Place the egg whites and the pinch of salt in the cleaned bowl of the electric mixer. Using the whisk attachment on medium-high speed, beat the egg whites until the-form firm peaks. Fold the egg whites into the batter quickly and lightly; this will also incorporate any streaks of dry ingredients that remain.

Evenly divide the batter between the prepared pans, smoothing the tops with a spatula. Bake the cakes for 35 to 40 minutes, or until they are golden brown, a cake tester inserted in the center comes out clean, and the cakes have begun to pull away from the sides of the pan. Allow the cakes to cool for 5 minutes in the pan, then carefully rum them out onto a wire rack to cool completely.

While the cakes are cooling, prepare the rum syrup: In a medium saucepan, stir together the sugar, water, and rum. Place the saucepan over medium heat and bring the contents to a boil, then lower the heat slightly and allow the syrup to simmer for 5 minutes. Remove the pan from the heat and allow the syrup to cool.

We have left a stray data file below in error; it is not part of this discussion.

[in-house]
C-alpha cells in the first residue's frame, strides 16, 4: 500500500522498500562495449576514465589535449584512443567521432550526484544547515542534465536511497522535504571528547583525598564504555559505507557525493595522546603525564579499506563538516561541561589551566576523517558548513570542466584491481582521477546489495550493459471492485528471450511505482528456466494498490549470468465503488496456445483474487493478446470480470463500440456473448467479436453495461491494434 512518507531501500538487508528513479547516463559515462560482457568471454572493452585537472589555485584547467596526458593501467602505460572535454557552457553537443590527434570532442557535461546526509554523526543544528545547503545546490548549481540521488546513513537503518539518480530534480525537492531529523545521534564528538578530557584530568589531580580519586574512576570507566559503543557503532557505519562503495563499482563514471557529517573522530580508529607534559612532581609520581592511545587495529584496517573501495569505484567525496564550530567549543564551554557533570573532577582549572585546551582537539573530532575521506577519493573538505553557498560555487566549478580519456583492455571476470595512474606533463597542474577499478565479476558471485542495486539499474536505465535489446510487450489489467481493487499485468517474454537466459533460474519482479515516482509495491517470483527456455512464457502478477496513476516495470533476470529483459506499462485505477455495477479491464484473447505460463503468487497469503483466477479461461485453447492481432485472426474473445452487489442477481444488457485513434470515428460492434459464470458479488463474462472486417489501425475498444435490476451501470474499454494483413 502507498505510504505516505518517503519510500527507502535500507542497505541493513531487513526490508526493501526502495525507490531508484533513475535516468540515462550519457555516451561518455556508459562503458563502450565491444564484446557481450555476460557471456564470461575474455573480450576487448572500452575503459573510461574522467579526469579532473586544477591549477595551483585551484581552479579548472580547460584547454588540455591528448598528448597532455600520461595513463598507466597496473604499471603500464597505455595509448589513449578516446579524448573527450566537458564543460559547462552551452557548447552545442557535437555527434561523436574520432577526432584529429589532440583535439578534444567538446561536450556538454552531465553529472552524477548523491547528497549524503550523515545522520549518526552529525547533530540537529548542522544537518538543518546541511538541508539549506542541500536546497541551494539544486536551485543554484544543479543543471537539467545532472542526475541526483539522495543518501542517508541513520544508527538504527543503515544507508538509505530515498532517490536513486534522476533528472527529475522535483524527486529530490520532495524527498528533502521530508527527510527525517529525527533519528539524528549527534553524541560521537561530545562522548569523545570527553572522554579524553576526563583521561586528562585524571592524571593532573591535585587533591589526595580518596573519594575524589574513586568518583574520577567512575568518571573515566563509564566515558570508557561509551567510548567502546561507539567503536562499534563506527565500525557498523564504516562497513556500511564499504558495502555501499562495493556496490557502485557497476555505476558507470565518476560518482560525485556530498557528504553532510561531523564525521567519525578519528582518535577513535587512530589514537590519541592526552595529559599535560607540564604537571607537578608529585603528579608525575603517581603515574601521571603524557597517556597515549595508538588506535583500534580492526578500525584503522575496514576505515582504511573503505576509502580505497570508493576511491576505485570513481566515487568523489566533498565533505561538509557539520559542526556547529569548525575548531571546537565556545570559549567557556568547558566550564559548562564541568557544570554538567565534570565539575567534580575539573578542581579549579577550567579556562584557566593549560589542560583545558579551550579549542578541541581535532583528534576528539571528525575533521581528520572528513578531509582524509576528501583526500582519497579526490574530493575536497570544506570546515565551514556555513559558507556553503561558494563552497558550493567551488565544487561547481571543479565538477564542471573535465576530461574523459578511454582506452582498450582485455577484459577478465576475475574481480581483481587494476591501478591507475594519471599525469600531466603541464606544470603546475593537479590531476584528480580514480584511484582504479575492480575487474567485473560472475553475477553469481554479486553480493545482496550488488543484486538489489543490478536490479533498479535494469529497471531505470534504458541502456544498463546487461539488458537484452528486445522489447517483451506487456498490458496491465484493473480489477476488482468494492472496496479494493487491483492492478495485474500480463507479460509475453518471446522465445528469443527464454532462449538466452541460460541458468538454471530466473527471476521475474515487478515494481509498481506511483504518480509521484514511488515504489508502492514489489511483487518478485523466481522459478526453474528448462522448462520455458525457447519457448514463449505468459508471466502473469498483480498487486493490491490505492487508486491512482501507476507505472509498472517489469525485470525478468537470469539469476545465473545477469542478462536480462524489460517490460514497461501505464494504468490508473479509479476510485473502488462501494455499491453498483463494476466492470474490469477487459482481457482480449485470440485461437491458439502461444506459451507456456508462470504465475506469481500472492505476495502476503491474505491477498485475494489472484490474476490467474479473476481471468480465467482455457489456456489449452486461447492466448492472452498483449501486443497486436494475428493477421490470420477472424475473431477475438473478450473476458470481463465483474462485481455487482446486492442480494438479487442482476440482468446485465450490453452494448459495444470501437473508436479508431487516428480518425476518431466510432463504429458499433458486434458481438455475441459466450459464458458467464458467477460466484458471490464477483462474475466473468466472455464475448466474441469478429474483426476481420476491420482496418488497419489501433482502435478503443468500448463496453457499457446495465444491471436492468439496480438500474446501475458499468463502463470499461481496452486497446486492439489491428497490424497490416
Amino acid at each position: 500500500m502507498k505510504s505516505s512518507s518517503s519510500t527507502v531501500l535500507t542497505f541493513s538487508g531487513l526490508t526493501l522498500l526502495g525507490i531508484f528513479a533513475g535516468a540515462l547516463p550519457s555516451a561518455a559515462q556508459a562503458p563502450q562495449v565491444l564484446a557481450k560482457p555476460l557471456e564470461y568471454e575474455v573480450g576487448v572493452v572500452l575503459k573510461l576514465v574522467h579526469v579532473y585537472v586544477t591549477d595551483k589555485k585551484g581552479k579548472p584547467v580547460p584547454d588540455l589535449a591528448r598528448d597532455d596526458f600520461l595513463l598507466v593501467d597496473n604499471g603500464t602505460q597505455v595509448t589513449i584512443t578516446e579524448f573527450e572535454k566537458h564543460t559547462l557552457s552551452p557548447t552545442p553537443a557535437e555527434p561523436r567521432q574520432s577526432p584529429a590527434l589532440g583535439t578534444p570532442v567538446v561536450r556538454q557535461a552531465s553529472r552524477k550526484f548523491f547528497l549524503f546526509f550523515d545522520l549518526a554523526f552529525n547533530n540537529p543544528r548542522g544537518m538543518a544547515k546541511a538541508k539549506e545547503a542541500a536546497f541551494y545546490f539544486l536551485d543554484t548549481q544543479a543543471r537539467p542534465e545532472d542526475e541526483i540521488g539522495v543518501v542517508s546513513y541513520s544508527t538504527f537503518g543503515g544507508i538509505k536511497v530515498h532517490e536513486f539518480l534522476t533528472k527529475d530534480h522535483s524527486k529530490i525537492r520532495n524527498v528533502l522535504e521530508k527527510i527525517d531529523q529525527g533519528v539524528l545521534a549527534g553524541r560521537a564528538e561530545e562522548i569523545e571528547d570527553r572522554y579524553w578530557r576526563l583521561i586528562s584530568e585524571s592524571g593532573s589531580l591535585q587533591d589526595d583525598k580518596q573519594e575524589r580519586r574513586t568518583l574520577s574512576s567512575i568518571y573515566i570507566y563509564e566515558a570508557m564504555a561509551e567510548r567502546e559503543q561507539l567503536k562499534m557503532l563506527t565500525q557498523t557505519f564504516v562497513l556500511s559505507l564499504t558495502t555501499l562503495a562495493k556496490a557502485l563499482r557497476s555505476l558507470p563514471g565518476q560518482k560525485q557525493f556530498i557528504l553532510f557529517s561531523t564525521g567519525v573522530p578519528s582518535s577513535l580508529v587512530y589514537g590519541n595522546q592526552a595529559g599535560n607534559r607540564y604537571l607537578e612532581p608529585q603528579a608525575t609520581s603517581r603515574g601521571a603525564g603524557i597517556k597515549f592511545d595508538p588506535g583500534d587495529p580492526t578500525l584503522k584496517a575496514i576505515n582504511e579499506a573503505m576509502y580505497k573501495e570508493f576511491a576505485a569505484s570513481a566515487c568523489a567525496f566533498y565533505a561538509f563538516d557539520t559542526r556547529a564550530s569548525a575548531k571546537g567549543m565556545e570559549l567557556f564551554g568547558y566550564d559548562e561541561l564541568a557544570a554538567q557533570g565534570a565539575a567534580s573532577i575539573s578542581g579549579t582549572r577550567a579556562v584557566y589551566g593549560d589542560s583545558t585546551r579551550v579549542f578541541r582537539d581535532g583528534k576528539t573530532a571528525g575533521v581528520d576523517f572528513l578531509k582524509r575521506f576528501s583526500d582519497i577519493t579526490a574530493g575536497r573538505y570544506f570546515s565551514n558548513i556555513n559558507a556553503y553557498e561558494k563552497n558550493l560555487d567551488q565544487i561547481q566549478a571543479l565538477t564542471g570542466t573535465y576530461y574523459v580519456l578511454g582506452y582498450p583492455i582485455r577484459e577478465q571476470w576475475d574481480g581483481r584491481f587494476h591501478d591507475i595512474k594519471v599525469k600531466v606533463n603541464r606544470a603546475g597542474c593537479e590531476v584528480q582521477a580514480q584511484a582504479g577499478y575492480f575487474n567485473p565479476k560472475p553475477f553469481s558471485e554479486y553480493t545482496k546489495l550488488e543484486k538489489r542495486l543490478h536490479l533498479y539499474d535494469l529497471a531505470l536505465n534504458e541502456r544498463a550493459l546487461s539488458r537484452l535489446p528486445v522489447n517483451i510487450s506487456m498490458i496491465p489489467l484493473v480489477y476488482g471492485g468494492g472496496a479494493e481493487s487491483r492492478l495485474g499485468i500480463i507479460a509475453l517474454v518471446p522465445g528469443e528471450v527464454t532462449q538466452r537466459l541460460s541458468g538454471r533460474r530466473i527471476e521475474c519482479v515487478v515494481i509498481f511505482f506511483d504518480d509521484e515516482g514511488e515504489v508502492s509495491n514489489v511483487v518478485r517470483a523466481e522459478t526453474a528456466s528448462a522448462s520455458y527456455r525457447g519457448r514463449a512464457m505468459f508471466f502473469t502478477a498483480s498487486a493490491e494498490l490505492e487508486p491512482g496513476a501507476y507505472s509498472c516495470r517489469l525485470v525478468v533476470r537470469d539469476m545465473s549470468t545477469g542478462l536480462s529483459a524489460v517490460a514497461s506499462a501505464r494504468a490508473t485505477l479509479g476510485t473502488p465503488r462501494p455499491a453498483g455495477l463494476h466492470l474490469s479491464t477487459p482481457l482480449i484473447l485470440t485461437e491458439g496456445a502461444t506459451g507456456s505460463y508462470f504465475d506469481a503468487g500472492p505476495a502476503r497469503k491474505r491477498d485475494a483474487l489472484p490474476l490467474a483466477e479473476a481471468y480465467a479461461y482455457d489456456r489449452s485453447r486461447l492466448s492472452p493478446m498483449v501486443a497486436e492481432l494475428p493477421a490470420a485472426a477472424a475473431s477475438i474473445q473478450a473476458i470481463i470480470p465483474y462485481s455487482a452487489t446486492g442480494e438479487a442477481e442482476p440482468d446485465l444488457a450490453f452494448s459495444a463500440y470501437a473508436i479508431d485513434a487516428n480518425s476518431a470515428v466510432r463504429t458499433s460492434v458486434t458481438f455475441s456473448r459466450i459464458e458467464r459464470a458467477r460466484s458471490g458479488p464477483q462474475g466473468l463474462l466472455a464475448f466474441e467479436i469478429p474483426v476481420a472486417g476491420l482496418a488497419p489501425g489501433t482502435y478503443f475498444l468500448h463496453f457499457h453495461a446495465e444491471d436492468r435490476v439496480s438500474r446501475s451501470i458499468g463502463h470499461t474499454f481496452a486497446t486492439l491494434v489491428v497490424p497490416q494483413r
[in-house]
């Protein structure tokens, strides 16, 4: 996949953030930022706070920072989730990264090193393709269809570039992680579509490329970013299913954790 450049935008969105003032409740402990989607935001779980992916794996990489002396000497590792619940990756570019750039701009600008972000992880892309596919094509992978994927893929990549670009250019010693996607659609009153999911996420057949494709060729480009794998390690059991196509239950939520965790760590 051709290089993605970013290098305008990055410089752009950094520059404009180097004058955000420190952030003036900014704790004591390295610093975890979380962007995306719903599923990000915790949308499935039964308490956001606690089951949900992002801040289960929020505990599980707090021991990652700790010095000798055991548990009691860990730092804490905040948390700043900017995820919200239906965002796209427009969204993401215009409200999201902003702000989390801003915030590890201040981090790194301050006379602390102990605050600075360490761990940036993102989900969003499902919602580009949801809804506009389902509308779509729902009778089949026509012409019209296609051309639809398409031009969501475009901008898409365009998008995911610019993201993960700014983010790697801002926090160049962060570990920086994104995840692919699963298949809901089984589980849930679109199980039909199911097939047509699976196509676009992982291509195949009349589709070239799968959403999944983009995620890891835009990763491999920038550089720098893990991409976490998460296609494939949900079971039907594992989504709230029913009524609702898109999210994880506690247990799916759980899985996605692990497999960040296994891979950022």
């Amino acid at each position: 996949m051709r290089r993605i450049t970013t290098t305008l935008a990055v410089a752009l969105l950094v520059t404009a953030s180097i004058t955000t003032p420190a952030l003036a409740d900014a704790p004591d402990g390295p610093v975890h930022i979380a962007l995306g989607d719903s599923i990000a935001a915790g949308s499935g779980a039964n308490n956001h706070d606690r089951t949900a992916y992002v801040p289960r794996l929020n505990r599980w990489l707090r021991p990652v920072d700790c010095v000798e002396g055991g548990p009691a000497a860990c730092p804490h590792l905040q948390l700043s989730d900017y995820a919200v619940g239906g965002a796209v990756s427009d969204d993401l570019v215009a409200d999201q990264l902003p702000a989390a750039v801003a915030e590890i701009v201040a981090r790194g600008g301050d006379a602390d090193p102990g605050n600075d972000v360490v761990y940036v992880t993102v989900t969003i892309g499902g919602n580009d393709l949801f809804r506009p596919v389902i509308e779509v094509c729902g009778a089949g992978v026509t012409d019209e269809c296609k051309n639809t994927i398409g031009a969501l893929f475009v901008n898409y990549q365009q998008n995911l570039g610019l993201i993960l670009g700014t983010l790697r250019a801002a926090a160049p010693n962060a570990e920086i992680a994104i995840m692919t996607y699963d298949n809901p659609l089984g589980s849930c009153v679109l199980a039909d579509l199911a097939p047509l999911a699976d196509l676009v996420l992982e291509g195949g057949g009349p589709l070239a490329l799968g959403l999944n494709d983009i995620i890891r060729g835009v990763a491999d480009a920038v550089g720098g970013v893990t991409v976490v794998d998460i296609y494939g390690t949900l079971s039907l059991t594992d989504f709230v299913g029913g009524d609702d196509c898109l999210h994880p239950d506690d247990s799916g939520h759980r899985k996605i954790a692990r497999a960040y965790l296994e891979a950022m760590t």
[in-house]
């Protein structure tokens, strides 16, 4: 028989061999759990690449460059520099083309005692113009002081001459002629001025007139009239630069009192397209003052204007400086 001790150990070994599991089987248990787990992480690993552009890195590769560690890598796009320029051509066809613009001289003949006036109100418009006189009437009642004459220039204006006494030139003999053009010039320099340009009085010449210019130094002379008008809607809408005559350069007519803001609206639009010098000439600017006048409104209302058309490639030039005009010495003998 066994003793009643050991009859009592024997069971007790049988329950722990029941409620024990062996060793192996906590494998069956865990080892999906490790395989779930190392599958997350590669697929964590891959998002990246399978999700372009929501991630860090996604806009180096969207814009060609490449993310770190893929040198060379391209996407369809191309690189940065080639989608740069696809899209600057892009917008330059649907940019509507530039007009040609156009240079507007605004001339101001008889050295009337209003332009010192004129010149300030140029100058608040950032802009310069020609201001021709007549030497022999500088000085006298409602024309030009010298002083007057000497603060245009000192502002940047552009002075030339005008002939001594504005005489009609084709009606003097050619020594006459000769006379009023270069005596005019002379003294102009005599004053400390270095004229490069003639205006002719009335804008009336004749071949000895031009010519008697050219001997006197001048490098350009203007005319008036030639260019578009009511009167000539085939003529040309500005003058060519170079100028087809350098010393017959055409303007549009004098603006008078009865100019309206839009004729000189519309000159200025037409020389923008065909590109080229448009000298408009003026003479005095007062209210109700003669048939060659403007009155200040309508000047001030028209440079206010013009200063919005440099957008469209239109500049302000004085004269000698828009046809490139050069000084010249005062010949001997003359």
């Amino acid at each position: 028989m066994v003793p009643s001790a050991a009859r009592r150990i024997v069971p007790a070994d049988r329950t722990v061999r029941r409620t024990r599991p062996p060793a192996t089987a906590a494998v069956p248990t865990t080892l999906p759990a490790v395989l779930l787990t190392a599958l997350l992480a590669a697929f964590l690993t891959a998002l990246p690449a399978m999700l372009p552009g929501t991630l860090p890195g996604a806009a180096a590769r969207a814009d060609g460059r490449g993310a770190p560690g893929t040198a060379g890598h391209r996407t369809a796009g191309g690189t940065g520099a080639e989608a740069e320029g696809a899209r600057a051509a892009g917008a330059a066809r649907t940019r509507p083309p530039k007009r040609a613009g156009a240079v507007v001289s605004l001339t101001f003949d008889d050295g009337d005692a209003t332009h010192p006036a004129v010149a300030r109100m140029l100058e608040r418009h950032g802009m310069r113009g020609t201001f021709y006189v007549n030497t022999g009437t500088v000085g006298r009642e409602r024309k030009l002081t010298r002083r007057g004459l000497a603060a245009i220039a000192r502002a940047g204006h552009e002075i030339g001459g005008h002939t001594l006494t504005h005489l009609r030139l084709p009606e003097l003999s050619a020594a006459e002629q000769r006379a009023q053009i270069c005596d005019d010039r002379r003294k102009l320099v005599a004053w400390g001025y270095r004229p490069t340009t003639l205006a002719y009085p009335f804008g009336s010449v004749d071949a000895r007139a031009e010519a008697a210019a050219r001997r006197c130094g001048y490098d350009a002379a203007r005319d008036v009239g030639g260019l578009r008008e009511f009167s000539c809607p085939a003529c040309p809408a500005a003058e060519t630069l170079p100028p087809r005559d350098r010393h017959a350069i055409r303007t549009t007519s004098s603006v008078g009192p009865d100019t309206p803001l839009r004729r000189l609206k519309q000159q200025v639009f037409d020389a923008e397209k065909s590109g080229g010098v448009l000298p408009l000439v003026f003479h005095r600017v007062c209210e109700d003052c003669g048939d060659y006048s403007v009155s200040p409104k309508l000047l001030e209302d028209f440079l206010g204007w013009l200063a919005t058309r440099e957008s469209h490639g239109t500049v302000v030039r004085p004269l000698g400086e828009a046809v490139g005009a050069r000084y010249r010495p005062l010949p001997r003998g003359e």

Instead of the rum syrup, I made candied orange peels and used the leftover syrup from that with some extra water and sugar as the syrup for the cake.

Next, prepare the filling: Using a microplane or box grater, grate the chocolate into fine, feathery shreds. Using a sharp knife, finely chop the pistachios. Place the ricotta, confectioners’ sugar, and cinnamon in the bowl of an electric mixer and, using the paddle attachment, beat until the ricotta is creamy and soft. Add the grated chocolate, chopped pistachios, and orange zest and beat just until combined.